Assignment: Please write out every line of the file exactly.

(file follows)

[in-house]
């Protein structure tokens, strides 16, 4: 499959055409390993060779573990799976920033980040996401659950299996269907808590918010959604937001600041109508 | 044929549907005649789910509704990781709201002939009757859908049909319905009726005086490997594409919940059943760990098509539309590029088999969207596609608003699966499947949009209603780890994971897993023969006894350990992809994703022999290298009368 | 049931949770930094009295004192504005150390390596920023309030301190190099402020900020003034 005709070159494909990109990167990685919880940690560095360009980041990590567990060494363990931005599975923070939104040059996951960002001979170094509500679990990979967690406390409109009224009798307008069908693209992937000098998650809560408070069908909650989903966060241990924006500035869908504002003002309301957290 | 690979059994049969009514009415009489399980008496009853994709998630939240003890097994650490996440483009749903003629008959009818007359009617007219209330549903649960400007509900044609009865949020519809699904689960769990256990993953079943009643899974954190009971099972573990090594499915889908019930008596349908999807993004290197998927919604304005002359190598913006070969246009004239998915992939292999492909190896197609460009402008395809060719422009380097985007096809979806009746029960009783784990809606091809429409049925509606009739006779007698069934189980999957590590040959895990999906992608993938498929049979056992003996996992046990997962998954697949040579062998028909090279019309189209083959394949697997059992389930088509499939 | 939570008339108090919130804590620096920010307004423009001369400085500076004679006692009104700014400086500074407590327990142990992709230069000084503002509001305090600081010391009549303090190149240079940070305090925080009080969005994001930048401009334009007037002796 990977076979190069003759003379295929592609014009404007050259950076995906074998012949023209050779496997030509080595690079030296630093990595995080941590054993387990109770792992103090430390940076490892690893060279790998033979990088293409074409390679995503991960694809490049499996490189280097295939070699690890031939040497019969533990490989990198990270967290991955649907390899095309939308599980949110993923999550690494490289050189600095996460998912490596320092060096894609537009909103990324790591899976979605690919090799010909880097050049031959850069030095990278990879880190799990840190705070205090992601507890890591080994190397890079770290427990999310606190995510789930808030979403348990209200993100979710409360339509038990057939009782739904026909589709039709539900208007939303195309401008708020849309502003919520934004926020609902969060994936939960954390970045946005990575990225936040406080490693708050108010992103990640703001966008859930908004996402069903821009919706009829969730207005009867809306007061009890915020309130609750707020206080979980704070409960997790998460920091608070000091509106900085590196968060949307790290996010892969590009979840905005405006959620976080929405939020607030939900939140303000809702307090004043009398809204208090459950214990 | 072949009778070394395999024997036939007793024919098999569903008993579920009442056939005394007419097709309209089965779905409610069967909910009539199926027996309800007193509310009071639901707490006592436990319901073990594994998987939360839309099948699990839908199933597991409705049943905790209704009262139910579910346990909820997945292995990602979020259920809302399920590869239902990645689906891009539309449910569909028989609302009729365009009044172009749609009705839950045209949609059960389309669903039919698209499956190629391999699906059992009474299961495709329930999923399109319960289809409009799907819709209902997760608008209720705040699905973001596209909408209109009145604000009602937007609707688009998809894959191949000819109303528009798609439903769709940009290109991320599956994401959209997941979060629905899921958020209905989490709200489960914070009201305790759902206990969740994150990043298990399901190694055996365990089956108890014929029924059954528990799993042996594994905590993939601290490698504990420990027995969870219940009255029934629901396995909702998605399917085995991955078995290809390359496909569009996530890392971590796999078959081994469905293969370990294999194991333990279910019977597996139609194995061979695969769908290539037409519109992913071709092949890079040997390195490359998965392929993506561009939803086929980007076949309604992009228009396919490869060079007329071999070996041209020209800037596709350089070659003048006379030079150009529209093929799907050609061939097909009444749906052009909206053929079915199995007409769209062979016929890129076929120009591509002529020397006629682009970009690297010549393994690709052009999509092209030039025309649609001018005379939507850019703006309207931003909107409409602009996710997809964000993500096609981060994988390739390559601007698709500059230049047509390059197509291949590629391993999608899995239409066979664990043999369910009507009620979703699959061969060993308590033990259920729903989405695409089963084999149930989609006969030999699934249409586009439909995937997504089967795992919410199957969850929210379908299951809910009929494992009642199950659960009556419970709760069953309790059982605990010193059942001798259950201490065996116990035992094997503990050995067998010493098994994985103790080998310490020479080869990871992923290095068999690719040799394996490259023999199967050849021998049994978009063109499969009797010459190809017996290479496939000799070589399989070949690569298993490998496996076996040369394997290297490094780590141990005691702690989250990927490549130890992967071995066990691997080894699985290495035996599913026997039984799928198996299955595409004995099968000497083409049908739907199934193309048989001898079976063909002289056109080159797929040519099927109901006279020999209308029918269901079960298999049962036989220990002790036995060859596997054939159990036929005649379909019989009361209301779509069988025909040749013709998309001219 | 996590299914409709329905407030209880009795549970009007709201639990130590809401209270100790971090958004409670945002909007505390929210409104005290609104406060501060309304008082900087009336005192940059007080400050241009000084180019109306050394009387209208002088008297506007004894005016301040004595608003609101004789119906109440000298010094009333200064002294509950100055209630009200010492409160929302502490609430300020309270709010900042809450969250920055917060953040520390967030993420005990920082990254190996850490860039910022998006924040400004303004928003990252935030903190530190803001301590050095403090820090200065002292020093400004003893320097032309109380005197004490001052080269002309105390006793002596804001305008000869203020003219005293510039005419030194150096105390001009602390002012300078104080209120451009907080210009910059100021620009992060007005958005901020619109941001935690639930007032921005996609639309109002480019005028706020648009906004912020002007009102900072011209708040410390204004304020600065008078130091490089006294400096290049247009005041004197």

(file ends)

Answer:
[in-house]
């Protein structure tokens, strides 16, 4: 499959055409390993060779573990799976920033980040996401659950299996269907808590918010959604937001600041109508 | 044929549907005649789910509704990781709201002939009757859908049909319905009726005086490997594409919940059943760990098509539309590029088999969207596609608003699966499947949009209603780890994971897993023969006894350990992809994703022999290298009368 | 049931949770930094009295004192504005150390390596920023309030301190190099402020900020003034 005709070159494909990109990167990685919880940690560095360009980041990590567990060494363990931005599975923070939104040059996951960002001979170094509500679990990979967690406390409109009224009798307008069908693209992937000098998650809560408070069908909650989903966060241990924006500035869908504002003002309301957290 | 690979059994049969009514009415009489399980008496009853994709998630939240003890097994650490996440483009749903003629008959009818007359009617007219209330549903649960400007509900044609009865949020519809699904689960769990256990993953079943009643899974954190009971099972573990090594499915889908019930008596349908999807993004290197998927919604304005002359190598913006070969246009004239998915992939292999492909190896197609460009402008395809060719422009380097985007096809979806009746029960009783784990809606091809429409049925509606009739006779007698069934189980999957590590040959895990999906992608993938498929049979056992003996996992046990997962998954697949040579062998028909090279019309189209083959394949697997059992389930088509499939 | 939570008339108090919130804590620096920010307004423009001369400085500076004679006692009104700014400086500074407590327990142990992709230069000084503002509001305090600081010391009549303090190149240079940070305090925080009080969005994001930048401009334009007037002796 990977076979190069003759003379295929592609014009404007050259950076995906074998012949023209050779496997030509080595690079030296630093990595995080941590054993387990109770792992103090430390940076490892690893060279790998033979990088293409074409390679995503991960694809490049499996490189280097295939070699690890031939040497019969533990490989990198990270967290991955649907390899095309939308599980949110993923999550690494490289050189600095996460998912490596320092060096894609537009909103990324790591899976979605690919090799010909880097050049031959850069030095990278990879880190799990840190705070205090992601507890890591080994190397890079770290427990999310606190995510789930808030979403348990209200993100979710409360339509038990057939009782739904026909589709039709539900208007939303195309401008708020849309502003919520934004926020609902969060994936939960954390970045946005990575990225936040406080490693708050108010992103990640703001966008859930908004996402069903821009919706009829969730207005009867809306007061009890915020309130609750707020206080979980704070409960997790998460920091608070000091509106900085590196968060949307790290996010892969590009979840905005405006959620976080929405939020607030939900939140303000809702307090004043009398809204208090459950214990 | 072949009778070394395999024997036939007793024919098999569903008993579920009442056939005394007419097709309209089965779905409610069967909910009539199926027996309800007193509310009071639901707490006592436990319901073990594994998987939360839309099948699990839908199933597991409705049943905790209704009262139910579910346990909820997945292995990602979020259920809302399920590869239902990645689906891009539309449910569909028989609302009729365009009044172009749609009705839950045209949609059960389309669903039919698209499956190629391999699906059992009474299961495709329930999923399109319960289809409009799907819709209902997760608008209720705040699905973001596209909408209109009145604000009602937007609707688009998809894959191949000819109303528009798609439903769709940009290109991320599956994401959209997941979060629905899921958020209905989490709200489960914070009201305790759902206990969740994150990043298990399901190694055996365990089956108890014929029924059954528990799993042996594994905590993939601290490698504990420990027995969870219940009255029934629901396995909702998605399917085995991955078995290809390359496909569009996530890392971590796999078959081994469905293969370990294999194991333990279910019977597996139609194995061979695969769908290539037409519109992913071709092949890079040997390195490359998965392929993506561009939803086929980007076949309604992009228009396919490869060079007329071999070996041209020209800037596709350089070659003048006379030079150009529209093929799907050609061939097909009444749906052009909206053929079915199995007409769209062979016929890129076929120009591509002529020397006629682009970009690297010549393994690709052009999509092209030039025309649609001018005379939507850019703006309207931003909107409409602009996710997809964000993500096609981060994988390739390559601007698709500059230049047509390059197509291949590629391993999608899995239409066979664990043999369910009507009620979703699959061969060993308590033990259920729903989405695409089963084999149930989609006969030999699934249409586009439909995937997504089967795992919410199957969850929210379908299951809910009929494992009642199950659960009556419970709760069953309790059982605990010193059942001798259950201490065996116990035992094997503990050995067998010493098994994985103790080998310490020479080869990871992923290095068999690719040799394996490259023999199967050849021998049994978009063109499969009797010459190809017996290479496939000799070589399989070949690569298993490998496996076996040369394997290297490094780590141990005691702690989250990927490549130890992967071995066990691997080894699985290495035996599913026997039984799928198996299955595409004995099968000497083409049908739907199934193309048989001898079976063909002289056109080159797929040519099927109901006279020999209308029918269901079960298999049962036989220990002790036995060859596997054939159990036929005649379909019989009361209301779509069988025909040749013709998309001219 | 996590299914409709329905407030209880009795549970009007709201639990130590809401209270100790971090958004409670945002909007505390929210409104005290609104406060501060309304008082900087009336005192940059007080400050241009000084180019109306050394009387209208002088008297506007004894005016301040004595608003609101004789119906109440000298010094009333200064002294509950100055209630009200010492409160929302502490609430300020309270709010900042809450969250920055917060953040520390967030993420005990920082990254190996850490860039910022998006924040400004303004928003990252935030903190530190803001301590050095403090820090200065002292020093400004003893320097032309109380005197004490001052080269002309105390006793002596804001305008000869203020003219005293510039005419030194150096105390001009602390002012300078104080209120451009907080210009910059100021620009992060007005958005901020619109941001935690639930007032921005996609639309109002480019005028706020648009906004912020002007009102900072011209708040410390204004304020600065008078130091490089006294400096290049247009005041004197």